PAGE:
During the Medicare Advantage Annual Election Period (AEP), which runs Oct. 15-Dec. 7, individuals eligible for Medicare can select their health insurance plan for the following year. For veterans, this can be a confusing time, especially if they receive benefits through Veterans Affairs.
As someone who works closely with veterans to help them understand the role of Medicare, I am sharing some of the questions I receive most often.
If I have health care benefits through the Department of Veterans Affairs, do I need to enroll in Medicare when I become eligible?
Yes, the VA encourages you to enroll in Medicare to complement your VA health care benefits. If you need care from a non-VA hospital or doctor, Medicare can provide coverage. Having a Medicare plan means you have coverage if funding for VA health care changes in the future.
If the VA only authorizes certain services at a non-VA or VA authorized care facility, Medicare may cover additional services the VA can’t.
If you cancel Medicare Part B coverage, you cannot choose a Medicare Advantage plan until January of the following year (when you can enroll in Part B), even if your VA health care benefits change. A delay in Part B enrollment means a financial penalty when you sign up.
With Medicare Part D, which is coverage for prescription drugs, you will have the option to get medication prescribed by non-VA doctors and use your local pharmacy. Part D coverage is only available through private insurers and can be a stand-alone plan or part of a Medicare Advantage plan.
What’s the difference between Medicare and Medicare Advantage?
Original fee-for-service Medicare is the government-managed program and only includes Part A (hospitals) and Part B (doctors and outpatient services). Medicare Advantage plans, offered through private insurance companies, include Parts A and B and additional benefits that could help reduce gaps in coverage. For example, Humana USAA Honor plans, available to anyone eligible for Medicare, are designed with veterans in mind and include a $0 monthly plan premium, Part B Medicare premium reduction, worldwide coverage for emergency care, a limit on out-of-pocket costs, and dental, vision and hearing coverage.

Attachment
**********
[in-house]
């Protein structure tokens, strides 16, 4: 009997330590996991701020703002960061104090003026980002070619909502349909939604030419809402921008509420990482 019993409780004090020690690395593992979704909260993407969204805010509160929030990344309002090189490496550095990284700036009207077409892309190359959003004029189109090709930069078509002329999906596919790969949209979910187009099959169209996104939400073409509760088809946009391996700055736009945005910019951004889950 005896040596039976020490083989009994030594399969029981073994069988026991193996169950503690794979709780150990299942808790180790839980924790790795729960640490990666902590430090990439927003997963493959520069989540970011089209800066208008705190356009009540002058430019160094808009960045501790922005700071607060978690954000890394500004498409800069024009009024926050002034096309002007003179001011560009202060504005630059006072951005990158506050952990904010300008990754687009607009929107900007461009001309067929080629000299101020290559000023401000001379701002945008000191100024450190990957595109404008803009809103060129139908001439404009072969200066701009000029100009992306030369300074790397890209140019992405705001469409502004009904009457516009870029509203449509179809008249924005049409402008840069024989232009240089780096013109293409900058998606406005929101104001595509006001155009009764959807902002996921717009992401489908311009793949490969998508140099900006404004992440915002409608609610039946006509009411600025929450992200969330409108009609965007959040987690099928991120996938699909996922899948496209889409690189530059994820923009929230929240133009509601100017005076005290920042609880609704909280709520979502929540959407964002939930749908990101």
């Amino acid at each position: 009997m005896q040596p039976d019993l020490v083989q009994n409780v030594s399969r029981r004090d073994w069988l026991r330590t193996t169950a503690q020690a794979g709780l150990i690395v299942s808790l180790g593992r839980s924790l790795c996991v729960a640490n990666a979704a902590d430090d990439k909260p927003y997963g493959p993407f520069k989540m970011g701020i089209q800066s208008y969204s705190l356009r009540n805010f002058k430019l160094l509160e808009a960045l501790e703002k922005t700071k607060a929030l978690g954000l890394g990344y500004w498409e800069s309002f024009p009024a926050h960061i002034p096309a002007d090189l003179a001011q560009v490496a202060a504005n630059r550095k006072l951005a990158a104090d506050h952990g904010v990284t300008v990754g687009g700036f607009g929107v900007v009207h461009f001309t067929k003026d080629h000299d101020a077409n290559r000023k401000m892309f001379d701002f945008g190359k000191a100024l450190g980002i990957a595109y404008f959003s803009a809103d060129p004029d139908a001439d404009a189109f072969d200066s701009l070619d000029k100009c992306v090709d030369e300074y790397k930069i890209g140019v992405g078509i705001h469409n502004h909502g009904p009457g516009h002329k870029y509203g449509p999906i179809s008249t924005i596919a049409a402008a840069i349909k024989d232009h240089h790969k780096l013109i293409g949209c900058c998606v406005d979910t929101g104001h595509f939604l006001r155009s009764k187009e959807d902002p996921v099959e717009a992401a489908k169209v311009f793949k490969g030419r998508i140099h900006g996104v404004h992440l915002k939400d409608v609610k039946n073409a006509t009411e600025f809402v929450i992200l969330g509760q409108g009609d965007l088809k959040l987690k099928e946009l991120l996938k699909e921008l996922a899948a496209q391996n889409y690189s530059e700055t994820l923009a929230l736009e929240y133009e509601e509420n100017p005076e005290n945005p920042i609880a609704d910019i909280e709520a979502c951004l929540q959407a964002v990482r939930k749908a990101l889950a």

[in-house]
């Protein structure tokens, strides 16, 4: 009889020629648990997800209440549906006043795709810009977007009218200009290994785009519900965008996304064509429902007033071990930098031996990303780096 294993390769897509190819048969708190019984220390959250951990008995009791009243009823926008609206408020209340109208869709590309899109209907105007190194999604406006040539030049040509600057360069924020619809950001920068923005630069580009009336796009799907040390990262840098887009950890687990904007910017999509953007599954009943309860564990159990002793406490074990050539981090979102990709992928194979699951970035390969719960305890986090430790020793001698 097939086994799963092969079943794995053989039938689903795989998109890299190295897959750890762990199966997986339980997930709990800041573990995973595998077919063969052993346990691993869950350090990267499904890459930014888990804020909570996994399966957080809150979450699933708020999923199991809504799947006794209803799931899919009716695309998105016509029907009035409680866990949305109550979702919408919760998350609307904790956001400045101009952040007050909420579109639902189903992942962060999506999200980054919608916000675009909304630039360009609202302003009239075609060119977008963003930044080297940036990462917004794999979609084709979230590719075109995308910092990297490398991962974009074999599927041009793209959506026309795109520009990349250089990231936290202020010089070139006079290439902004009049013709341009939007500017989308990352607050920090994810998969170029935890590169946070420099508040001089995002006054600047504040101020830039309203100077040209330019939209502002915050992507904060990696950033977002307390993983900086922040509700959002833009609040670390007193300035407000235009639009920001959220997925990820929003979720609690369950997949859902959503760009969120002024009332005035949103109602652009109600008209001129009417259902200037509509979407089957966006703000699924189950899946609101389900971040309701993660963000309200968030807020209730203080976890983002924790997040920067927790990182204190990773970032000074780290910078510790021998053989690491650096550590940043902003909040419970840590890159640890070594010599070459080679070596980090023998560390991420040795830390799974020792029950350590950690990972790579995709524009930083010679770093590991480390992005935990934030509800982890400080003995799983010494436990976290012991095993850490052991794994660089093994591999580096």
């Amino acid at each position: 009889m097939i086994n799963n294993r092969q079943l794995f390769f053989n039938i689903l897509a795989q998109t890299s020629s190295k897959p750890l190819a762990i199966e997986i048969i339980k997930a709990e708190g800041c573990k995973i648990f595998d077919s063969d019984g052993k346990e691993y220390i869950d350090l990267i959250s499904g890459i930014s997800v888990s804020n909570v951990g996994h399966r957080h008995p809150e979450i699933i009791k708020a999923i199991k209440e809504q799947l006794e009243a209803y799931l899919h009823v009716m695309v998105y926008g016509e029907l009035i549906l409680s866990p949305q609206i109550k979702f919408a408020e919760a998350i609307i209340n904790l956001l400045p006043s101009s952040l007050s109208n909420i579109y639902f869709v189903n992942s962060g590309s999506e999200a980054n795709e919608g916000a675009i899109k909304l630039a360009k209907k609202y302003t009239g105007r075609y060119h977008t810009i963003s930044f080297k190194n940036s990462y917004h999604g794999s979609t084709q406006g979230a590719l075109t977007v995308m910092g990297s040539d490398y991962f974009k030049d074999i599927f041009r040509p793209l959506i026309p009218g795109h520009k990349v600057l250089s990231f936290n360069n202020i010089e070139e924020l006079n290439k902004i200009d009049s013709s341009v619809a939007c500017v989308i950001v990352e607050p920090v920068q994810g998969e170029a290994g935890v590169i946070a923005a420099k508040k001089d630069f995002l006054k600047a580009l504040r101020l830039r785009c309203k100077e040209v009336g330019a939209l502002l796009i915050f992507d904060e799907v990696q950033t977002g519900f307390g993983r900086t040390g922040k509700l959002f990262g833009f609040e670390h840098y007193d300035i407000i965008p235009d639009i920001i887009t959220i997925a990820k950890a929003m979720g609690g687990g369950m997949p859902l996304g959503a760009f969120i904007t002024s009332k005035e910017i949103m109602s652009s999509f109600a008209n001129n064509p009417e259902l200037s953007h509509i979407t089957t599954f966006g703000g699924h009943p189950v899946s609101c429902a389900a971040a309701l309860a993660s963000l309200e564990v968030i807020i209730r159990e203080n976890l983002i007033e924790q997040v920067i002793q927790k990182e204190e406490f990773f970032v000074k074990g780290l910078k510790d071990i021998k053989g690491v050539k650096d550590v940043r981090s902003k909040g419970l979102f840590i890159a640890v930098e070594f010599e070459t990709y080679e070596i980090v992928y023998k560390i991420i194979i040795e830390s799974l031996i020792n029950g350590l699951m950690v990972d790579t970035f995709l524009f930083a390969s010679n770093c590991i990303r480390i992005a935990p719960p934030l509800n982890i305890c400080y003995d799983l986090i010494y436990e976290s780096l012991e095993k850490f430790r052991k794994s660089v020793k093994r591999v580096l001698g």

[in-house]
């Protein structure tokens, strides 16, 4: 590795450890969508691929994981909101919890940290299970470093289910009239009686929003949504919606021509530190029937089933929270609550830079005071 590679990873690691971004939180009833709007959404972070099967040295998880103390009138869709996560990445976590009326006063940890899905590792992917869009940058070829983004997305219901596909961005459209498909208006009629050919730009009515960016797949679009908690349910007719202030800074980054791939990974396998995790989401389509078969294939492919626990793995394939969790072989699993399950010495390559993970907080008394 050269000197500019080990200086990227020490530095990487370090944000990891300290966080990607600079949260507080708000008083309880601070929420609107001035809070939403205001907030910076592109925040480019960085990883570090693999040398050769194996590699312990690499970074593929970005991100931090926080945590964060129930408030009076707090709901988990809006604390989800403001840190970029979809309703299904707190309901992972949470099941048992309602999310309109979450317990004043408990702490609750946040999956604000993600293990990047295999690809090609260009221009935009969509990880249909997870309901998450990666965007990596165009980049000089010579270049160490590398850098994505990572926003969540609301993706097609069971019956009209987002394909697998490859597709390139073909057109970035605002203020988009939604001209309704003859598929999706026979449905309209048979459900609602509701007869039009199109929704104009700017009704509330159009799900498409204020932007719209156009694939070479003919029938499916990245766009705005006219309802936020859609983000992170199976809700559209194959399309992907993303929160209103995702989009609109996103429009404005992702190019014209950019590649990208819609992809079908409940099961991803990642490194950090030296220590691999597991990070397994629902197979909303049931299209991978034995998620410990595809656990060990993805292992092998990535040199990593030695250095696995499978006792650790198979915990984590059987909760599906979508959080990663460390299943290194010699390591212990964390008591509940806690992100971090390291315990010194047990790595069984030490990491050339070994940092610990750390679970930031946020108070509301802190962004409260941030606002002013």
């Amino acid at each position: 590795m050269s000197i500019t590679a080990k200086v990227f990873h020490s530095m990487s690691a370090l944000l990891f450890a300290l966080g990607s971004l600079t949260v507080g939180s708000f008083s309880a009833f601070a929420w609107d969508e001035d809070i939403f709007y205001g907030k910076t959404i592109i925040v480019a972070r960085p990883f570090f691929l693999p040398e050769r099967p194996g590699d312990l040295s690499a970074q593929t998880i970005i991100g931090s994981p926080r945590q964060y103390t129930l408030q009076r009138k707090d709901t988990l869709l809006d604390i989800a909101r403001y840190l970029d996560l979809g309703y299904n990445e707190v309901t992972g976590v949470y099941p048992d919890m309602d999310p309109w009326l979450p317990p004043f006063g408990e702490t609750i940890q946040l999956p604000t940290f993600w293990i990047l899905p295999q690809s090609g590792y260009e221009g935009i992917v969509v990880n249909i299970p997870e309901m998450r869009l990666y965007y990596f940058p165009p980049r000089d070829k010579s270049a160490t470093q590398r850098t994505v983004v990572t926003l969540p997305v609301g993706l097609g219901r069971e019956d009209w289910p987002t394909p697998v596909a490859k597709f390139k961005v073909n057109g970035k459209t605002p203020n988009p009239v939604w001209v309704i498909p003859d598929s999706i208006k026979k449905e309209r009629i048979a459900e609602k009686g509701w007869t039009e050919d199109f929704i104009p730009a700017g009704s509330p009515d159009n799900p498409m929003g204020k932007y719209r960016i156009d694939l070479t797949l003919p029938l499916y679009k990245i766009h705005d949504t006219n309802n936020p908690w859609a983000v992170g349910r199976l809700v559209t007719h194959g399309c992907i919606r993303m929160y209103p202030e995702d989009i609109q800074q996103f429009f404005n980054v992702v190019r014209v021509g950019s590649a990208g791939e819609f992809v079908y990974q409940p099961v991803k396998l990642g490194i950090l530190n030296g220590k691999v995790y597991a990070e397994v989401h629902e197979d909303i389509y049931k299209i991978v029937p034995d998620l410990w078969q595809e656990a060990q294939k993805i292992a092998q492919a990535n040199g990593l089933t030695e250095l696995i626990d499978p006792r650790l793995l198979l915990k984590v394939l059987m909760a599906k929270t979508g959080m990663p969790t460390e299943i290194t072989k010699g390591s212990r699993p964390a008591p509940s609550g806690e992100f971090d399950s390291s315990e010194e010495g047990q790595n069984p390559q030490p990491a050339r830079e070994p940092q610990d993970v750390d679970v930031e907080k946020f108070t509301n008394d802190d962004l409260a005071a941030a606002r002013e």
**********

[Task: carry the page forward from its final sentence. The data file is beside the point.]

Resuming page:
What should I consider when looking at plan options?
Evaluate the costs of the plans available in your area, including monthly premiums, deductibles, copayments, and maximum out-of-pocket amounts. Review your total health care expenses from the past year and anticipate what you may spend in the coming year.
Original Medicare provides coverage through any provider that accepts Medicare; however, it typically only covers about 80% of the cost, with no limits for your portion. Medicare Advantage plans include maximum out-of-pocket costs, but they use provider networks, so verify your health care providers participate with the plan.
Additionally, review your medication needs. Original Medicare does not include prescription drug coverage, while many Medicare Advantage plans include it. However, if you receive prescriptions through the VA and are satisfied with your coverage, you may want to explore Medicare Advantage plans without prescription drug coverage.
Where can I go to get more information?
Look to credible sources, such as Medicare.gov or licensed sales agents, to compare plans and estimate costs. Veterans and Medicare households have access to Humana Customer Care specialists who collaborated with USAA to receive special training to better serve the unique healthcare needs of veterans. Visit Humana.com/Medicare/Veterans or call toll-free 1-833-585-8387 (VETS) (TTY: 711) 8 a.m.-8 p.m., seven days a week to speak to a Customer Care specialist or connect with a licensed sales agent.
Disclaimers: Humana is a Medicare Advantage HMO, PPO, and PFFS organization and a stand-alone PDP prescription drug plan with a Medicare contract. Enrollment in any Humana plan depends on contract renewal. The Part B Giveback Benefit pays part or all of your Part B premium and the amount may change based on the amount you pay for Part B. Humana Insurance Company pays royalty fees to USAA for the use of its intellectual property. USAA means United Services Automobile Association and its affiliates. Use of the term “USAA member” or “USAA membership” refers to membership in USAA Membership Services and does not convey any legal or ownership rights in USAA. Restrictions apply and are subject to change. USAA and the USAA Logo are registered trademarks of the United Services Automobile Association. All rights reserved. No Department of Defense or government agency endorsement. The Humana USAA Honor plans are available to anyone eligible for Medicare and veterans should consider all of their health plan options.